The University of Cincinnati College of Nursing now offers nurses a wider scope of advanced practice options to include two new postgraduate programs: a Psychiatric- Mental Health Nurse Practitioner (PMHNP) certificate and a Neonatal Nurse Practitioner (NNP), both of which are opened for enrollment in the spring 2014 semester.
"With the changing health care landscape, we’re anticipating there will be a greater need for nurse practitioners and we are committed to prepare them to move into those practices seamlessly,” says Suzanne Perraud, PhD, the college’s senior associate dean for academic affairs.
The PMHNP certification is a nurse practitioner subspecialty based on an integrative model that takes into consideration both the patient’s physical and mental health, which in turn enhances a patient’s treatment and outcome, says the program director, associate professor Diana McIntosh, PhD.
McIntosh, who was formerly the vice president of clinical services with the Hamilton County Mental Health and Recovery Services board, says she feels that PMHNP designation is a good complement for nurses who have a master’s in nursing and want to enhance their psychiatric skills.
The program will allow the PMHNPs to develop unique competencies that position them to seek employment in a variety of settings like primary care or outpatient mental health clinics, psychiatric emergency services, hospitals, private practice, or community health centers.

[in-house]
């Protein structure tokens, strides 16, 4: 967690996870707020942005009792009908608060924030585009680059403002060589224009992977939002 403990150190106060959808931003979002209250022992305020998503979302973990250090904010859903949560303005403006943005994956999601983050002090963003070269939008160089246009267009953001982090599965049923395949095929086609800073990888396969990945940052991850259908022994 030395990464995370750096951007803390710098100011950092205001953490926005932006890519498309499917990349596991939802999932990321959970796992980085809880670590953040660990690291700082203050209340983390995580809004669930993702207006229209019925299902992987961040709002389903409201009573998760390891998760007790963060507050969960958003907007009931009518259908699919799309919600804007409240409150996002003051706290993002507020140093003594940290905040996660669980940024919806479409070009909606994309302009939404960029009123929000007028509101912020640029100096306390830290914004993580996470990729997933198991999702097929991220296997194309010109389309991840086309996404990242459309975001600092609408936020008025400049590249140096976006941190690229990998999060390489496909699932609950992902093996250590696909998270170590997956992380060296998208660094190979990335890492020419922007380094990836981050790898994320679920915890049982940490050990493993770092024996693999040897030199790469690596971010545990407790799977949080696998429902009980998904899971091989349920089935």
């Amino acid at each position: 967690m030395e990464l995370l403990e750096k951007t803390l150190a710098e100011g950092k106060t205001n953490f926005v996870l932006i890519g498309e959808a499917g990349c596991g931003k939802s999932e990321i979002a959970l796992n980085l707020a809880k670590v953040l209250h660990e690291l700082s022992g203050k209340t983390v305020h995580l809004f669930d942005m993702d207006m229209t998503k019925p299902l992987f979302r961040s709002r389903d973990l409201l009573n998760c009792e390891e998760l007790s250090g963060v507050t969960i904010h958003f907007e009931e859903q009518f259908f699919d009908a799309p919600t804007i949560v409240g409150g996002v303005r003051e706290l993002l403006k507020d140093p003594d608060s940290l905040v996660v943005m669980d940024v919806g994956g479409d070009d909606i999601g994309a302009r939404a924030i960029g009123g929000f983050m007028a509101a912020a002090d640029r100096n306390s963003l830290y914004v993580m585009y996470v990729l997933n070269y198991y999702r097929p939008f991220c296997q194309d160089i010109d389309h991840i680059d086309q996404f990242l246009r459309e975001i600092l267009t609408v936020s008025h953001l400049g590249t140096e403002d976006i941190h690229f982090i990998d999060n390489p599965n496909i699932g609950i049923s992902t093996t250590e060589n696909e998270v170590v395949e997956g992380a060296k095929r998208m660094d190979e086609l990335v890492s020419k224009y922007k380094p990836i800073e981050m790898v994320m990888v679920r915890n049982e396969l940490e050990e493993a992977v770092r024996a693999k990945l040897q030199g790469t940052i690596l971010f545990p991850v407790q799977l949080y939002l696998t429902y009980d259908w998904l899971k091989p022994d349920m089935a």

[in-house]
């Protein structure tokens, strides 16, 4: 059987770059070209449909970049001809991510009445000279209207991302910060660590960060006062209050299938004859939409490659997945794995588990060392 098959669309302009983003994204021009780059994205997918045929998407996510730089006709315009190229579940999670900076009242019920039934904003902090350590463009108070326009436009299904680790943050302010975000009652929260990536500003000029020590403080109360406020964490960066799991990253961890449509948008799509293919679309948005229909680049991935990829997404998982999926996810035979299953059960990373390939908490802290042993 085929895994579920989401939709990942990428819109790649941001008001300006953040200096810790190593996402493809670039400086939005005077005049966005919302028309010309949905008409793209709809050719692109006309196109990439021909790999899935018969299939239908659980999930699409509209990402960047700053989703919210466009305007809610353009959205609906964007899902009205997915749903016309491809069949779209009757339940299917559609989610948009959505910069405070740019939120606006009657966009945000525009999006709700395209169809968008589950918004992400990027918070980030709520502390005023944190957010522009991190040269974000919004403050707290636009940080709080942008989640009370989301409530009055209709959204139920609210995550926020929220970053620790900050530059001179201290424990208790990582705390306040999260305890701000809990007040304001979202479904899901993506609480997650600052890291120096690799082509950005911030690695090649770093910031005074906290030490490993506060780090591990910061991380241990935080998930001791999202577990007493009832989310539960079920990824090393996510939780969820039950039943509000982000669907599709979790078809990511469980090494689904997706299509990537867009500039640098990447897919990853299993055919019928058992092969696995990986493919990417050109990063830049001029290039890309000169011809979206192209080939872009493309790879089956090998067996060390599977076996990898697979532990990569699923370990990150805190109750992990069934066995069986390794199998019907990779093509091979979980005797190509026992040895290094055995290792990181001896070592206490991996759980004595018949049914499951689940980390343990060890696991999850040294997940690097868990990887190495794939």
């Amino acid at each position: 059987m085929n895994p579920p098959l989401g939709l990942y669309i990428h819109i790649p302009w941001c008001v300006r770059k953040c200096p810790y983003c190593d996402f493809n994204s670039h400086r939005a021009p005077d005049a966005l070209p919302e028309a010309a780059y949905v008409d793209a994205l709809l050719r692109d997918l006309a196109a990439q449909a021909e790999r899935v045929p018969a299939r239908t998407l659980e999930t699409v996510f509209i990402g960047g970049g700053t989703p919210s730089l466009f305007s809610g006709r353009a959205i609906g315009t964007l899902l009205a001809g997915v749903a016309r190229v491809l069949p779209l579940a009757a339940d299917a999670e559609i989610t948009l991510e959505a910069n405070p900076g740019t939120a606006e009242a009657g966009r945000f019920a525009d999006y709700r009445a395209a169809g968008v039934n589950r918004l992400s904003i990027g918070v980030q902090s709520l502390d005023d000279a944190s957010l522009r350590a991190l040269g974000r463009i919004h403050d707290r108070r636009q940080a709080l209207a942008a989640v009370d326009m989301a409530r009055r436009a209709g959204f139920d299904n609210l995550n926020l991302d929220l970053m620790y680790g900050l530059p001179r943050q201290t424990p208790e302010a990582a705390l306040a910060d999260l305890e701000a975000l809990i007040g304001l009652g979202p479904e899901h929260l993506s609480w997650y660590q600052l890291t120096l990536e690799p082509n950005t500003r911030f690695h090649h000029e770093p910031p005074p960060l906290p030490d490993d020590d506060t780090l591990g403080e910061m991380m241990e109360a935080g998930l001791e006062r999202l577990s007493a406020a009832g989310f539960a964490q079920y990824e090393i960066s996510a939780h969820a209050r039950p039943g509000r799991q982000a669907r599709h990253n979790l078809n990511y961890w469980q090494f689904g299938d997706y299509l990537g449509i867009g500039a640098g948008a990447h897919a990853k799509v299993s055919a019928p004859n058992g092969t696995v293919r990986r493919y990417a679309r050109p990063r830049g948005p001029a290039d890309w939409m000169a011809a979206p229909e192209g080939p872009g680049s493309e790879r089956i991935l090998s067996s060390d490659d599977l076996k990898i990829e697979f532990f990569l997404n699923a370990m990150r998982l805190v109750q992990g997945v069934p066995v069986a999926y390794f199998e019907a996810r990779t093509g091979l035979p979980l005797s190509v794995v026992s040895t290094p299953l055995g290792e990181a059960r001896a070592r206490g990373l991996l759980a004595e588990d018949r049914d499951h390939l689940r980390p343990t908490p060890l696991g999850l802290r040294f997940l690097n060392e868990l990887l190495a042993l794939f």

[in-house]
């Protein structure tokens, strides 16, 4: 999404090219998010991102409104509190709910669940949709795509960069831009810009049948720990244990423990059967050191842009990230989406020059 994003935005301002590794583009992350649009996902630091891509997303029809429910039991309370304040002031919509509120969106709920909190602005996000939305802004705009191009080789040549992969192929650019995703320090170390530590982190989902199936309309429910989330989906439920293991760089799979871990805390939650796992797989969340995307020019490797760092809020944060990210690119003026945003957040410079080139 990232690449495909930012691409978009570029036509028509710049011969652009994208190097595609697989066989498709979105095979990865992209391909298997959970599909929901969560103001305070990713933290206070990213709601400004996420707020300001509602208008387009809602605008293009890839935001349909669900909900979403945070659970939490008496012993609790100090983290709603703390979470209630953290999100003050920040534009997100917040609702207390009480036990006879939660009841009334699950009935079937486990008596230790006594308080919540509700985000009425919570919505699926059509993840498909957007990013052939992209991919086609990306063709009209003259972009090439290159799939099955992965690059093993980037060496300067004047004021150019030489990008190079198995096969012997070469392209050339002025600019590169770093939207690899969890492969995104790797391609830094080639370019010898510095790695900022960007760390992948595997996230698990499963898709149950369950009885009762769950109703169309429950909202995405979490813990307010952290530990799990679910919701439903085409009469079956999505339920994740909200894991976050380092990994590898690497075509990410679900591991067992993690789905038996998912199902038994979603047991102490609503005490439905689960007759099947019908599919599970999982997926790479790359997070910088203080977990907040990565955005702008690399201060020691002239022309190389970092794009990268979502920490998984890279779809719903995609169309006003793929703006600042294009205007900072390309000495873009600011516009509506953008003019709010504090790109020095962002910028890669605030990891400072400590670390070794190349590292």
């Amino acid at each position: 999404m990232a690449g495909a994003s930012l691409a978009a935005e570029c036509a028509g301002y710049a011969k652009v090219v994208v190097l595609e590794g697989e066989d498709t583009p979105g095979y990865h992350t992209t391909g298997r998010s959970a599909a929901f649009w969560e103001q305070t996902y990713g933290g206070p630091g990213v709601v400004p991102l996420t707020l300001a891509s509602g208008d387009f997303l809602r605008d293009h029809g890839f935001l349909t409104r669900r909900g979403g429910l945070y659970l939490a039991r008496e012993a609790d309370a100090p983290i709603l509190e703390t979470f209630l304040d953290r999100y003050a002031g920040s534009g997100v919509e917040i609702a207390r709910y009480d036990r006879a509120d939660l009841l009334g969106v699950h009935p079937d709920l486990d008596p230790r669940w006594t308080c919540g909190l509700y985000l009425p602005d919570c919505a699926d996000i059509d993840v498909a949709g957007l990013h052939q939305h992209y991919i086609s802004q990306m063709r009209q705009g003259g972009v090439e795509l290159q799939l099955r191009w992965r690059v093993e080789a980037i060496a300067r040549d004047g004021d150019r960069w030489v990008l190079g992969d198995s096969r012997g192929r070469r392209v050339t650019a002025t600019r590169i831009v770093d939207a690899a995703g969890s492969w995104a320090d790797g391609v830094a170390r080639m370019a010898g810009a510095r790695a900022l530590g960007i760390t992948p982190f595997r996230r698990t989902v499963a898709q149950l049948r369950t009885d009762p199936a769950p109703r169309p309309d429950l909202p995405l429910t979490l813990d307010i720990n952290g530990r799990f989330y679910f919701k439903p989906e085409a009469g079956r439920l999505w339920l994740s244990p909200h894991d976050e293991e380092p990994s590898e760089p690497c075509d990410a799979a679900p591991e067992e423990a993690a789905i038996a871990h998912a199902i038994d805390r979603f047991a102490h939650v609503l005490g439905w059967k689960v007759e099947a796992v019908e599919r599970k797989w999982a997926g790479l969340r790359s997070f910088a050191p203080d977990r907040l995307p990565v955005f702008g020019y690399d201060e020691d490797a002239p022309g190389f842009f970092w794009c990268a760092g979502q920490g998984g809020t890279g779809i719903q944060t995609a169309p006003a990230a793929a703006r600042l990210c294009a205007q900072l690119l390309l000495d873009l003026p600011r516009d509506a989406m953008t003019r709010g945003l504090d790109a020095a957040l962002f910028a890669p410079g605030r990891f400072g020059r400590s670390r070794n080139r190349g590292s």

McIntosh says people are beginning to recognize the mind body connection "but there is a real shortage of nurse practitioners who can integrate both.”
The PMHNP certification course work is offered mostly online and takes four semesters to complete. Once the coursework is complete the student is eligible to sit for licensure to prescribe medicines specific to mental health issues.
The second program opened for enrollment is the NNP subspecialty, a designation that focuses on acute and chronic management of patients from birth until age 2. This sub-specialty is offered as a BSN to MSN to nurses who desire a career with acutely ill newborns, following them for resulting chronic conditions, says Perraud.
Because neonatal units in area hospitals are very much in need of these graduates, but there are fewer openings than with other nurse specialties, Perraud says the college is partnering with Wright State University to meet the need over a wider geographic area.